Tornado Tour of South America – Argentina, Uruguay, Chile, Bolivia, Paraguay and Brazil
A scenic and at times nerve-racking El Rapido bus from Mendoza to Santiago through the Andes with a border crossing at Los Libertadores.
After a tour of Mendoza, a friend and I set off on a 6 hour bus journey to Santiago, Chile. With tickets purchased online a night in advance and passports in hand, we were set for the ride. The whole journey costs 338 Argentine pesos (~$41.50 or less with the blue rate).
From Mendoza’s main bus terminal we boarded the yellow El Rapido bus after dropping off our luggage in the belly of the beast.
We had great seats in the second row of the second floor right in front of the stairs, meaning we could lean our seats back as much as we wanted.
The bus left on time at 1 p.m. and we were on our way.
Passing through the city center, we were soon surrounded by large vineyards on both sides of the bus. The large plots of land support the wine industry of the area.
Soon we entered the Andes mountain range. New snow capped peaks appeared around every corner. The scenery was as beautiful as I had imagined and reminiscent of my bus ride from Puno to Chivay.
As I was busy snapping away at the scenery, the ride seemed pretty quick and we were at the state line before we knew it.
Los Libertadores Border Crossing
Arriving at the border, we all disembarked the bus and waited around for instructions. Passengers sat for a smoke, took pictures of the mountains and bought food from the small shops. We also purchased a bland ham sandwich.
Soon we were instructed to line up and go through Argentina’s immigration. After that, we lined up to go through Chile’s immigration at the next window. They actually were asking to tourists to show proof of onward travel which we luckily had. Some other tourists had to go print a ticket out which seemed like a real hassle.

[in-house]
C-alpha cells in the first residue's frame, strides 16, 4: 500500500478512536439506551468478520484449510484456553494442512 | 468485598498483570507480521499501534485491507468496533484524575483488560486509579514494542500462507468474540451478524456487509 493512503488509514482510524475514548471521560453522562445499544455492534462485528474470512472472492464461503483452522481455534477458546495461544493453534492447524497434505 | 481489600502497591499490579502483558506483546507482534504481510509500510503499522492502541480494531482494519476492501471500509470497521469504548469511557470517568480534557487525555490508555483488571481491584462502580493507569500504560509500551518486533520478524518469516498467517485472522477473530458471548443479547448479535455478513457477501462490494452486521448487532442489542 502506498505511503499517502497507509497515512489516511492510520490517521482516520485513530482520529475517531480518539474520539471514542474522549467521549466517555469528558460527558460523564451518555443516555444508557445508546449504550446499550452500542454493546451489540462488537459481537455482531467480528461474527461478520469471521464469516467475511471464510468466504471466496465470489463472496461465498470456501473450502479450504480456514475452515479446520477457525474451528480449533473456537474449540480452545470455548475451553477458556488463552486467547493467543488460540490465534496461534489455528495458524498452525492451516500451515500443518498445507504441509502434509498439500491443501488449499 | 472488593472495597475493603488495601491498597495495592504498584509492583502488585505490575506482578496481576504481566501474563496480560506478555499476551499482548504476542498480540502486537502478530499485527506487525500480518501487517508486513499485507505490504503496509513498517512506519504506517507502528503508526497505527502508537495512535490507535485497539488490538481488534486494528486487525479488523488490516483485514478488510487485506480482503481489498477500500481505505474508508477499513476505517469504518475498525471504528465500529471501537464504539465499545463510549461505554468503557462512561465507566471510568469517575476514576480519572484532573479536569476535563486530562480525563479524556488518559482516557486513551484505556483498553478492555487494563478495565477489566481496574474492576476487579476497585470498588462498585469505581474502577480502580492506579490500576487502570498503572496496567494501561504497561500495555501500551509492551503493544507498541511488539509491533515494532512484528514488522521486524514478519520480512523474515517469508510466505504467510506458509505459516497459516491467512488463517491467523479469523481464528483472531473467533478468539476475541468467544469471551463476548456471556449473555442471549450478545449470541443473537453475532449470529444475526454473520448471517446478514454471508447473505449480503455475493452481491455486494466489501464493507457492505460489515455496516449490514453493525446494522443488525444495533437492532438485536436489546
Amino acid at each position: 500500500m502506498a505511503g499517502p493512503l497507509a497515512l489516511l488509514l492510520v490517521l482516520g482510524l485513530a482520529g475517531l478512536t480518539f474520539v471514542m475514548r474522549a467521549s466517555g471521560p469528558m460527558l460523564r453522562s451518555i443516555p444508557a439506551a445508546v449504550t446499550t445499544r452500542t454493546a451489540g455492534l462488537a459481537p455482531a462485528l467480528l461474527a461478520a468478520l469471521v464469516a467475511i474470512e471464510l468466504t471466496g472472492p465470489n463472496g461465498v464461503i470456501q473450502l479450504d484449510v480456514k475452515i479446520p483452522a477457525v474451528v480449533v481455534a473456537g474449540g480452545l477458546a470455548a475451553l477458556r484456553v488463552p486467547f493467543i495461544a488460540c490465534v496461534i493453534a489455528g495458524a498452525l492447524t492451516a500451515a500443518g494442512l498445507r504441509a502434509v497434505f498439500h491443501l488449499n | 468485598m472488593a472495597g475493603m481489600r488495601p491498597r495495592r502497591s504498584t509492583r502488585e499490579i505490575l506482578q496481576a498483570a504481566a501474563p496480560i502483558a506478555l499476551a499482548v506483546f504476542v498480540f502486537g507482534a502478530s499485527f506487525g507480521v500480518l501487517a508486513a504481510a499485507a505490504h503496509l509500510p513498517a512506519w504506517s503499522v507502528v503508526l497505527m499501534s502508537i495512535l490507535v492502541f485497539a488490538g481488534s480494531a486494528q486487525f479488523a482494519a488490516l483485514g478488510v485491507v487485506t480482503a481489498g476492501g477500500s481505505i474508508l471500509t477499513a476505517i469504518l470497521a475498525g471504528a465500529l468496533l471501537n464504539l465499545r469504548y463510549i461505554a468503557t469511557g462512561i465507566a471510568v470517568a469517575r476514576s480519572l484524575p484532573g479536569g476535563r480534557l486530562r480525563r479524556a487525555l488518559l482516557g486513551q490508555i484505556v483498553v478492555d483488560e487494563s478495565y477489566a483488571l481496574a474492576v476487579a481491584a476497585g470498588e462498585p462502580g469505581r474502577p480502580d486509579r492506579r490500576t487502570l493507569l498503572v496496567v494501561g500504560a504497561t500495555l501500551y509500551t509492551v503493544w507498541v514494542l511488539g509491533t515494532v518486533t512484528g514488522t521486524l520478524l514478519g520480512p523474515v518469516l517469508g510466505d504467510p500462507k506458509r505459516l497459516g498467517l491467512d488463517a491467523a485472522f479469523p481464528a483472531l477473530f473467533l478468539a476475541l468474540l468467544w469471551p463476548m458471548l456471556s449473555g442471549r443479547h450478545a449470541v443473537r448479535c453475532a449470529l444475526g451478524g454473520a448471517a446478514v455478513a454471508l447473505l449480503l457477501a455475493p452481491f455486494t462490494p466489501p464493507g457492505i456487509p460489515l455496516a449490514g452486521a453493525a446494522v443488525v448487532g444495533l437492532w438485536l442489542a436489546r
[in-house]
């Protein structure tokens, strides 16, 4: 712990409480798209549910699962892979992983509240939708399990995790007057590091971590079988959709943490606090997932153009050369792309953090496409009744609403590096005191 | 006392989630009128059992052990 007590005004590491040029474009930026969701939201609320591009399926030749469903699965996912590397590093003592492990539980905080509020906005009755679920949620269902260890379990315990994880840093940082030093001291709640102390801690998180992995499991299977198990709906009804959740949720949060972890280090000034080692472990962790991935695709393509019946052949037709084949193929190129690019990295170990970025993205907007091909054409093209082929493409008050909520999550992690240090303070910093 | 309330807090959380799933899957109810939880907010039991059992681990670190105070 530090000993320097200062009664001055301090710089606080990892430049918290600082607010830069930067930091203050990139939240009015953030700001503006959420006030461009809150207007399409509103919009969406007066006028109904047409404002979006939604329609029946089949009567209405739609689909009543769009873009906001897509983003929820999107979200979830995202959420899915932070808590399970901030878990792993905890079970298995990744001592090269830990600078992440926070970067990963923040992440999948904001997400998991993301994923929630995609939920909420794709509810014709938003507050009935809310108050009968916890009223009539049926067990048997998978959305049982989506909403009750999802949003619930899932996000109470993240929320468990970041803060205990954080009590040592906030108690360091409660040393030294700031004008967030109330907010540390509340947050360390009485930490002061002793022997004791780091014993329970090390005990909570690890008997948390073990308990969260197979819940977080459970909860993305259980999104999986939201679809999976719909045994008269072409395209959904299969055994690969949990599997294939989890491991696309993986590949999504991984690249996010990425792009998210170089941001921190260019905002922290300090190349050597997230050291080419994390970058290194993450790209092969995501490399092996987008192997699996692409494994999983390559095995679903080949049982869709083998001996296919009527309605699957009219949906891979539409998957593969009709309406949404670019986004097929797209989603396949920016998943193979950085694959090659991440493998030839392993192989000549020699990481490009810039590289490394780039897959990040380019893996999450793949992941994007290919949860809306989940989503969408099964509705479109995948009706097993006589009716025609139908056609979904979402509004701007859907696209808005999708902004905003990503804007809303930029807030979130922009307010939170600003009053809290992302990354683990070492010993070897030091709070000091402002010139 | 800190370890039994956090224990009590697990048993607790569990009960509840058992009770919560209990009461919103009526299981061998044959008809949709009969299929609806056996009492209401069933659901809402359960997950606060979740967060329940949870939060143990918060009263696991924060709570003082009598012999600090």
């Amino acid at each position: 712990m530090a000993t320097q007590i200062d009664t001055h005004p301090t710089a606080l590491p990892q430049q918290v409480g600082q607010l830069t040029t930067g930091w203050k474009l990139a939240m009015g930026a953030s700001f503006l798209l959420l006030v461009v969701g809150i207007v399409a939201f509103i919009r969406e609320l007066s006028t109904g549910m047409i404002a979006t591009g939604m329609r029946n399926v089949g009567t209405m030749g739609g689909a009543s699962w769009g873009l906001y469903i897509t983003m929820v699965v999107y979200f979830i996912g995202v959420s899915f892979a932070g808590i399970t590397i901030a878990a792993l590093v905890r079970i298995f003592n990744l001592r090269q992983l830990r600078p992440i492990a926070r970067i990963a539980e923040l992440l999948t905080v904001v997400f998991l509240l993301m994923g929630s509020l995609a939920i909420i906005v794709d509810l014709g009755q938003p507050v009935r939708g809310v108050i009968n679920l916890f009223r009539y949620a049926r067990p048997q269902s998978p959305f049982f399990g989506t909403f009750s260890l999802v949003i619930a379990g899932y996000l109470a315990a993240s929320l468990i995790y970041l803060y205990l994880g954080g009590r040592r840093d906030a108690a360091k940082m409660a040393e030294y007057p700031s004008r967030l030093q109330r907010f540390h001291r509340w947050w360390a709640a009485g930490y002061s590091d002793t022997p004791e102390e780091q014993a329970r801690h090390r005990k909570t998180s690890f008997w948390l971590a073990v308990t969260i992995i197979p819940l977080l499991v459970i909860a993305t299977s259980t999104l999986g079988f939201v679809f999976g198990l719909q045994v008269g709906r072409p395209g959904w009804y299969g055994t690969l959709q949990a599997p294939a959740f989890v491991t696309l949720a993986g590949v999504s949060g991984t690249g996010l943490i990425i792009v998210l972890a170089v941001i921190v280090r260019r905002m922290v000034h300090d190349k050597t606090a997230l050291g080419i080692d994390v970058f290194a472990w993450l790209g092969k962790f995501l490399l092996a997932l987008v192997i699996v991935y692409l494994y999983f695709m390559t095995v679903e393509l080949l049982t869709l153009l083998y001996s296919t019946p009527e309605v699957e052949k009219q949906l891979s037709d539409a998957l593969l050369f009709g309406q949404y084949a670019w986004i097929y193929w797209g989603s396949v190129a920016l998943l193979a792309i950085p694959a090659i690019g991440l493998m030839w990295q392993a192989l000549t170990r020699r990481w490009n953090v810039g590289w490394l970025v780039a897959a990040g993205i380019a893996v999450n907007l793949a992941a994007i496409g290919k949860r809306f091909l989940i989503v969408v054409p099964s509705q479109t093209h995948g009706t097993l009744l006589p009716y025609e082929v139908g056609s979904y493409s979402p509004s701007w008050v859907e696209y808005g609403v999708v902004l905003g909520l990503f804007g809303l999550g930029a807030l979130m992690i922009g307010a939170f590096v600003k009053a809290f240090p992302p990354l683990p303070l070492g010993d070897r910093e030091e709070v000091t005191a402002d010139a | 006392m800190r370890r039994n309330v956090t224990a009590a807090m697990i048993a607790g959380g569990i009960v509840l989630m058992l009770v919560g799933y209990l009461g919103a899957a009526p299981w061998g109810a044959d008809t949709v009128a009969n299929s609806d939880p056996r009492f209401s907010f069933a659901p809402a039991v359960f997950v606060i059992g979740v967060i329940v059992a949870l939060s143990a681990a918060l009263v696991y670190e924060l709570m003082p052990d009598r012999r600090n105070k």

Then we got back on the bus to drive ten feet, before we had to get off again with our bags. We went into this room and stood in two lines as they randomly picked people to go through their luggage. Most bags were put through the X-ray machine.
It was an awkward process to say the least. Overall the process took about 45 minutes to an hour. Slow but not nearly as bad as some other land border crossings (like Paso Canoas in Panama).
Eventually we were loaded back onto the bus with our luggage and continued the trip.
The culmination of traversing the Andes was the 29 hairpin turns to descend from the mountain.
Each turn was intense with the bus’ wheels only inches from the edge of a vertical drop. Staring down from the window on a turn was unsettling to say the least. We also drove through several tunnels on the way down which seemed to have low ceilings that our large bus barely fit under.
Soon we entered Santiago and arrived at the main bus terminal a little after 7 p.m. Grabbing a taxi to our hotel, we ended the journey with a Pisco Sour at the bar.
Touring Santiago was next on the schedule!